Copyright 2000 Reed Business Information, Inc. --This text refers to an out of print or unavailable edition of this title.

More About the Author

Joseph Heller was born in Brooklyn in 1923. In 1961, he published Catch-22, which became a bestseller and, in 1970, a film. He went on to write such novels as Good as Gold, God Knows, Picture This, Closing Time (the sequel to Catch-22), and Portrait of an Artist, as an Old Man. Heller died in December 1999.

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Customer Reviews

The story is ingenious, and perhaps eeriely autobiographical.
Matthew Weaver
While this is not as critically acclaimed as some of Heller's others works, it is one of the best books I have read this year.
JMack
The false starts and stops of what this book could have been make the novel even more enticing.
Kelly Langston-Smith

Most Helpful Customer Reviews

17 of 17 people found the following review helpful By Kelly Langston-Smith on December 4, 2002
Format: Hardcover
This novel is about the only reasonable way that Joseph Heller could have closed the book on his tumultuous and probably very frustrating career. Being cursed with the blessing of having his very first book, Catch-22, hailed as a literary masterpiece still read by high school juniors everywhere, there was no real way to eclipse his initial offering. When you start at the top, the only place to go is down, and with each successive book, this became painfully apparent. Even his decades later sequel, Closing Time, fell very flat and very far short of Catch-22.
So I was very surprised and very pleased when his final book, Portrait of an Artist as an Old Man, turned out to be vibrant and refreshing and about as good as it gets. It is a frank and honest thinly veiled autobiography about the joys and terrors of being a writer of some acclaim who seems to have run out of steam. The false starts and stops of what this book could have been make the novel even more enticing. Resistant to the idea given by his editor of writing about the process of writing, Eugene Pota is trying to end his career with a grand magnum opus on par with Tom Sawyer or The Odyssey or even a scandalous book about his wife's sex life. And aren't we lucky that he ditched all of those ideas and brought us this rare treat instead. An original work about a writer trying to figure out what to write about.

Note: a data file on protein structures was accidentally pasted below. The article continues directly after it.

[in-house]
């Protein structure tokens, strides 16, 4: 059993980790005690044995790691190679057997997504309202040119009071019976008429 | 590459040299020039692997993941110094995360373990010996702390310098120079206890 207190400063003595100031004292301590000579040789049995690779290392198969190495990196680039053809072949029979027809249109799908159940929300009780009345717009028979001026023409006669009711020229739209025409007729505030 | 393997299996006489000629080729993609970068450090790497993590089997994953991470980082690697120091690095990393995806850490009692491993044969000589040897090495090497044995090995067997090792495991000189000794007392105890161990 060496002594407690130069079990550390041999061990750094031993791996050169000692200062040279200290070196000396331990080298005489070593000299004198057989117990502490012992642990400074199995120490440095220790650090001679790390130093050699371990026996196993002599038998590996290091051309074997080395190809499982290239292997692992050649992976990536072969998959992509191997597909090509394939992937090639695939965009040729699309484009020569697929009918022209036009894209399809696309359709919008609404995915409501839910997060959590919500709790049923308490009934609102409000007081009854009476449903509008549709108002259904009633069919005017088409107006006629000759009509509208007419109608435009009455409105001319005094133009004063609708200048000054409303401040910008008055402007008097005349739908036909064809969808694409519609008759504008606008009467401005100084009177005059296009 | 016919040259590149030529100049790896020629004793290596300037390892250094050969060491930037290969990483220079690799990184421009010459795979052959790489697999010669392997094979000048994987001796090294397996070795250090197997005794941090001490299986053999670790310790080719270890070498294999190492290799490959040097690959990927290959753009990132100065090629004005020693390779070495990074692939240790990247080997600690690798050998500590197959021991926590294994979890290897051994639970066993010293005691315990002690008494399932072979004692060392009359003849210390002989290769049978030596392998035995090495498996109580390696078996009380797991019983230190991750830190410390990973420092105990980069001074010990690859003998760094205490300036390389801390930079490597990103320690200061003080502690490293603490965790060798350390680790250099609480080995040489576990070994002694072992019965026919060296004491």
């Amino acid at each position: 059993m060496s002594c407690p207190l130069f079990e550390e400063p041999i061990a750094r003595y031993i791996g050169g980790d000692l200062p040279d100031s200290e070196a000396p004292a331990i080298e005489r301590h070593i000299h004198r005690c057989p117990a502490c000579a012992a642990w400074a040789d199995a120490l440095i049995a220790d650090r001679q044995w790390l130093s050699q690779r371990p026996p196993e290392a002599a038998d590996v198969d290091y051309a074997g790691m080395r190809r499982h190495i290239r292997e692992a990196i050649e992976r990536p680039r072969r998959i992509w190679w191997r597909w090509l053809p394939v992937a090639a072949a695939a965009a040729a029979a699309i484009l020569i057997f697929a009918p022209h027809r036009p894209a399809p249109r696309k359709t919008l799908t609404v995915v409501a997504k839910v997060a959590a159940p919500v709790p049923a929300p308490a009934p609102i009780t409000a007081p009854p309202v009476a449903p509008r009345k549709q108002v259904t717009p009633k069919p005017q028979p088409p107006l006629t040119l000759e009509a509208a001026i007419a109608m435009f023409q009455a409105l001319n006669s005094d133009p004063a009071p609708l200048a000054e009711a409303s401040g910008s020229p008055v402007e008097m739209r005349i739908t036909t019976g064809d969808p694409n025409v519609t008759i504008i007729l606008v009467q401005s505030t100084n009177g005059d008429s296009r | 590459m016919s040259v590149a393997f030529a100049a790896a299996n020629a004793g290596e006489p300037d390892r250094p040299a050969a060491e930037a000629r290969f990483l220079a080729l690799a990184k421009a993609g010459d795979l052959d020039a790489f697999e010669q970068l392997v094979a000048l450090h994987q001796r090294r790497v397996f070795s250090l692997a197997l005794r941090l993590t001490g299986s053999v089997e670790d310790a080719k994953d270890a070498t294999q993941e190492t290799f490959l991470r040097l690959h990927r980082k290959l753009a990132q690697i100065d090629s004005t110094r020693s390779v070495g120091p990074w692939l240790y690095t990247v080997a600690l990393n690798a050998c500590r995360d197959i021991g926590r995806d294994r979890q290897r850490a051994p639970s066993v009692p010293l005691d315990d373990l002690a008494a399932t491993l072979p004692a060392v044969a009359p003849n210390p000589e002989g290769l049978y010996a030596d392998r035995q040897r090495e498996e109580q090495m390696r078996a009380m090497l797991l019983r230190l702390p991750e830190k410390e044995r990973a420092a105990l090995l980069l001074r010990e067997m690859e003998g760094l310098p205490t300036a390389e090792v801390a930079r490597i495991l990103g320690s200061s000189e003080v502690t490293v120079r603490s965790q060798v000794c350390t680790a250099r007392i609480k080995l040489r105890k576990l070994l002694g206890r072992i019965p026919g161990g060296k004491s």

It is short, it is original and it is a very good read. Bravo on such a courageous choice to close the book on a career that started out with one of the best novels written in the English (or any other) language.
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11 of 11 people found the following review helpful By Matthew Weaver on July 14, 2001
Format: Hardcover Verified Purchase
Writer's block happens.
Joseph Heller apparently knew it well. Before his 1999 death, the famed author of "Catch-22" put his frustrations into fiction, resulting in 2000's "A Portrait of an Artist, as an Old Man," recently released in paperback format.
The story is ingenious, and perhaps eeriely autobiographical. Aging author Eugene Pota (how clever is Heller? Pota = P.O.T.A., or Portrait Of The Artist) is struggling to write his next novel. We, as readers, get to see his latest attempts in action.
They range from a modern day re-telling of Tom Sawyer, a story told from the viewpoint of a gene, a re-telling of a mythological story, another re-telling of a biblical story, and so on. Pota gets a few pages written, but ultimately rejects each one for a variety of reasons (too much research required, it's been done to death, ludicrous concept).
Oh sure, there's the appealing notion of penning a sex book. People will coo and wink naughtily at parties, especially when you reveal your title: "A Sexual Biography of My Wife." (Your wife, in this case Eugene's wife Polly, on the other hand, is none too thrilled.) But when the title is all you've got, well...
Here Heller presents a scarily realistic view of the horrors of writer's block, and proves he has perhaps the only sure-fire method of alleviating it: Write about your writer's block.
In the midst of doing exactly that, Heller presents a three-dimensional figure in Pota. The book lives up to its title, as Eugene feels his age and struggles to capture a glimmer of what he once had. ("Catch-22," anyone?) "Portrait" is very much a story of an artist struggling to keep a grip on his craft, as it is the only thing he has left.